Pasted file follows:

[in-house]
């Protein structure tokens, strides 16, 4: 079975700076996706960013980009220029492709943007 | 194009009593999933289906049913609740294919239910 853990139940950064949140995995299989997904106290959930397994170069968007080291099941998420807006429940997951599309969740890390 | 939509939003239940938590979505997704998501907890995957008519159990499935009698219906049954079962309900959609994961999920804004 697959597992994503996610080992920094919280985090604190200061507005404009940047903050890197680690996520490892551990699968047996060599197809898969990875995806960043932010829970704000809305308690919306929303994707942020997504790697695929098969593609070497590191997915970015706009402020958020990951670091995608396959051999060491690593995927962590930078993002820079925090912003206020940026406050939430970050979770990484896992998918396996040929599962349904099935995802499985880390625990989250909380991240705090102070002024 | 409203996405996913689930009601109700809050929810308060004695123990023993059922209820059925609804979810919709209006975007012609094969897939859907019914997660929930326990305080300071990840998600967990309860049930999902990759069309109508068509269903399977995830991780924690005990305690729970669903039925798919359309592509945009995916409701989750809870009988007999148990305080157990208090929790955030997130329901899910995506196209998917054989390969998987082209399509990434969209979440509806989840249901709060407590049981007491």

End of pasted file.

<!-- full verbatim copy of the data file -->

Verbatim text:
[in-house]
């Protein structure tokens, strides 16, 4: 079975700076996706960013980009220029492709943007 | 194009009593999933289906049913609740294919239910 853990139940950064949140995995299989997904106290959930397994170069968007080291099941998420807006429940997951599309969740890390 | 939509939003239940938590979505997704998501907890995957008519159990499935009698219906049954079962309900959609994961999920804004 697959597992994503996610080992920094919280985090604190200061507005404009940047903050890197680690996520490892551990699968047996060599197809898969990875995806960043932010829970704000809305308690919306929303994707942020997504790697695929098969593609070497590191997915970015706009402020958020990951670091995608396959051999060491690593995927962590930078993002820079925090912003206020940026406050939430970050979770990484896992998918396996040929599962349904099935995802499985880390625990989250909380991240705090102070002024 | 409203996405996913689930009601109700809050929810308060004695123990023993059922209820059925609804979810919709209006975007012609094969897939859907019914997660929930326990305080300071990840998600967990309860049930999902990759069309109508068509269903399977995830991780924690005990305690729970669903039925798919359309592509945009995916409701989750809870009988007999148990305080157990208090929790955030997130329901899910995506196209998917054989390969998987082209399509990434969209979440509806989840249901709060407590049981007491």